I cooked everyday when we lived in a house and had everyday lives. I miss cooking and so do my 2 daughters. One of them even wants to be a Chef one day. Whenever we stay in an apartment with cooking facilities she will always ask me to buy ingredients so she can make something.
While walking in Battambang, Cambodia, one day I happened upon a sign outside a restaurant that advertised $10 USD cooking classes with a Khmer Chef. We had been enjoying some delicious Cambodian meals and also thought the girls would love to be in the kitchen again and learning some new cooking techniques. With such a great price, I booked it right away.
There is a limit of 5 people per class and when we showed up to do the cooking class we were happy that we were the only 3 signed on for the day. We got a private cooking class for only $30 USD and were to cook two Cambodian dishes, Fish Amok and Chicken with Lemongrass and Basil, and also received a tour of the morning market to buy our produce to cook with.
After meeting at the restaurant ‘Smoking Pot’ in Pub street (they have another restaurant off pub street where they host the cooking class) it was off to the local morning market to buy fresh produce to cook.
If you have never been to South East Asia before and you are a bit sensitive you may want to miss the morning markets. An array of fresh meats, vegetables and fruits are sold here. We saw some pretty gruesome stuff like little chickens heads being cut off and disemboweled but as we have visited other markets in South East Asia it was nothing we hadn’t already seen.
All food is so fresh and some of the fish and seafood were still alive. The fish we chose for the dish we were cooking was picked out of a tank and killed right in front of us. How fresh is that?
Dish 1: Fish Amok
At home my least favourite activity when cooking is preparing all the ingredients, and luckily for us some of the staff washed and prepped all the fresh ingredients for us so all we had to do was cut it and cook it. The girls had never used a cleaver to cut before so after a quick lesson they were ready to rock.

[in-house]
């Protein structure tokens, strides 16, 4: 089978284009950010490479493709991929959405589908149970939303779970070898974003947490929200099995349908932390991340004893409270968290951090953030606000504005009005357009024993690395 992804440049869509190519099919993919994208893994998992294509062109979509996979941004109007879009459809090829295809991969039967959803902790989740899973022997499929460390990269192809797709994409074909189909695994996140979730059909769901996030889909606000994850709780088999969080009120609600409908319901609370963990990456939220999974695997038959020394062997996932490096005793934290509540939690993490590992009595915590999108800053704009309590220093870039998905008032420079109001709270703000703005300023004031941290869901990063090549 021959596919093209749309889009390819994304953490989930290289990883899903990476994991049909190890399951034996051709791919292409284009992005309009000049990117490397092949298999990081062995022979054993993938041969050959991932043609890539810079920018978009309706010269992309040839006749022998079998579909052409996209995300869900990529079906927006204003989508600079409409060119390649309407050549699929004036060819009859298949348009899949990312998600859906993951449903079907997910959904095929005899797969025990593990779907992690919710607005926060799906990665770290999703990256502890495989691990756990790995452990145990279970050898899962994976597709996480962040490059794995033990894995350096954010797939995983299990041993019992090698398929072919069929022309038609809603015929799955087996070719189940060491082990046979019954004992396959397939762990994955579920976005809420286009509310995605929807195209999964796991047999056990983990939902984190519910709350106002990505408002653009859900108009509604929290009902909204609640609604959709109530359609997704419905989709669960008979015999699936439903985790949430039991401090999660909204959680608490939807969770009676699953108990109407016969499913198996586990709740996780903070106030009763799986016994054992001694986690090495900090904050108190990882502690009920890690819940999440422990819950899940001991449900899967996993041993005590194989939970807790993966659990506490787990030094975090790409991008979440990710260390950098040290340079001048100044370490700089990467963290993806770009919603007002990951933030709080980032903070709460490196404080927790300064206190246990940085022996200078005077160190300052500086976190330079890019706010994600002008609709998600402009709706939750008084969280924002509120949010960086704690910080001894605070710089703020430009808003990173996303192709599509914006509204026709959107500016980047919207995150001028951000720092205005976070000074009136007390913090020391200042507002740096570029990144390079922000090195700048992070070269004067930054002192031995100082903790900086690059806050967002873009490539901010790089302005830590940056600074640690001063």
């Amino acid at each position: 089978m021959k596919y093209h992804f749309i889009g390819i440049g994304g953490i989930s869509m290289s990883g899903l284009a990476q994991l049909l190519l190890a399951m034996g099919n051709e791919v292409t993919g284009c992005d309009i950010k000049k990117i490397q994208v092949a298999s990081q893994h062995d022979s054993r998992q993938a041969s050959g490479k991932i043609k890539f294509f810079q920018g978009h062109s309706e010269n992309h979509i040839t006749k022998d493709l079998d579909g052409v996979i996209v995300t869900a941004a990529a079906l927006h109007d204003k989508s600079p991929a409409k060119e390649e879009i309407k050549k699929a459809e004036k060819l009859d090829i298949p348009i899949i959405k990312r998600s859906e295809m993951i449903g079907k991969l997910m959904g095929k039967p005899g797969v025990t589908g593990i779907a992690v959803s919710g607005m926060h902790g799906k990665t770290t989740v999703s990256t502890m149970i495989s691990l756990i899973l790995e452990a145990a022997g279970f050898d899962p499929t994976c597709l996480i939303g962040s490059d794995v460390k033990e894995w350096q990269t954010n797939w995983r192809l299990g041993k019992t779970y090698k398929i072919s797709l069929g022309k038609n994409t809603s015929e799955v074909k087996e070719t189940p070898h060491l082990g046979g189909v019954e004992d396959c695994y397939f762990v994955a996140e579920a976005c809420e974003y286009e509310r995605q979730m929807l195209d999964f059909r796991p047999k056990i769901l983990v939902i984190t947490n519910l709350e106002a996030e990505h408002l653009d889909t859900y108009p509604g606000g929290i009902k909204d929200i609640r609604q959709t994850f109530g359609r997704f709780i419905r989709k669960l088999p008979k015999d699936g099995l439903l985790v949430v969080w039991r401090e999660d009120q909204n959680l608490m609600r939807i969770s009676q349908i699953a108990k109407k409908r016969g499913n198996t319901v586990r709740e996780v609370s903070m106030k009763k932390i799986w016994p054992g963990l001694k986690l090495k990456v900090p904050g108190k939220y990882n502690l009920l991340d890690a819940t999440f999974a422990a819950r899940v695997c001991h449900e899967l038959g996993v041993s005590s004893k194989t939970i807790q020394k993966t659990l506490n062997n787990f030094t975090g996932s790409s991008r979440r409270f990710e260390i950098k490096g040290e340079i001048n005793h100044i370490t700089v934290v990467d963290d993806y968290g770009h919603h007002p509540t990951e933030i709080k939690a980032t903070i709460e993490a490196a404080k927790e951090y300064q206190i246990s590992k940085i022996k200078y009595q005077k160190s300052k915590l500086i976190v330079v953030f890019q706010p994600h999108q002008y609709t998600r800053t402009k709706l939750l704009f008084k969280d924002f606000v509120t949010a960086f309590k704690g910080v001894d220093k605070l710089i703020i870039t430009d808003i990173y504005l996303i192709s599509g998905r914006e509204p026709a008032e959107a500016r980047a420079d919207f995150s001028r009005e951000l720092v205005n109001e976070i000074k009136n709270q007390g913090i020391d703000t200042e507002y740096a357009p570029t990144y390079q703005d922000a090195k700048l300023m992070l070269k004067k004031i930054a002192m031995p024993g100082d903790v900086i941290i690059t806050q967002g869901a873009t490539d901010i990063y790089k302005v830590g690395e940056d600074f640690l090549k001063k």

The first thing we prepared was the curry paste blend that we would use for both dishes. We ground up garlic, lemongrass, chilli, fresh turmeric and galangal and some other spices into a fine paste and used half for this recipe.
We then cut our fish and put it into the paste and tipped fresh coconut milk that we purchased from the market over the fish and let the curry paste marinate the fish for a few minutes.
We next make little boats out of banana leaf and spooned our fish and curry paste sauce into the boats. This Cambodian curry is specially steamed in these little banana leaf boats. They are steamed for around 1 hour to thicken up the coconut curry sauce around the fish.
While our Fish Amok is steaming we move onto our second dish.
Dish 2: Chicken with Lemongrass and Basil
We used the left over curry paste as the base for this dish and cut up some morning glory (water spinach) and chicken breast to go with it. We are cooking this dish over the wok so once we have prepped all our ingredients we are set to cook.
This was the girl’s first time cooking in a wok so the chef explained to them that everything has to be done very quickly. He then takes them step-by-step through the cooking process while they stir and add the next ingredients. They got a little bit stressed but both did a wonderful job and this dish only took around 2 minutes to cook.
Once we were finished cooking this dish we sat down to enjoy it with some steamed rice. The flavors were amazing and I am definitely going to recreate this dish when we go home. We were too full to try the Fish Amok after eating the Chicken dish so we opted to take it away, and Dad was happy we had cooked him lunch.
We thoroughly enjoyed our day cooking and learning more about Khmer cuisine and culture. The girls became more confident in their cooking abilities and are excited to try more cooking classes around the world.
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The cost of $10 USD per person also included a cook book with recipes we cooked including other Cambodian dishes, a bottle of water, transport to and from the morning market and of course lunch.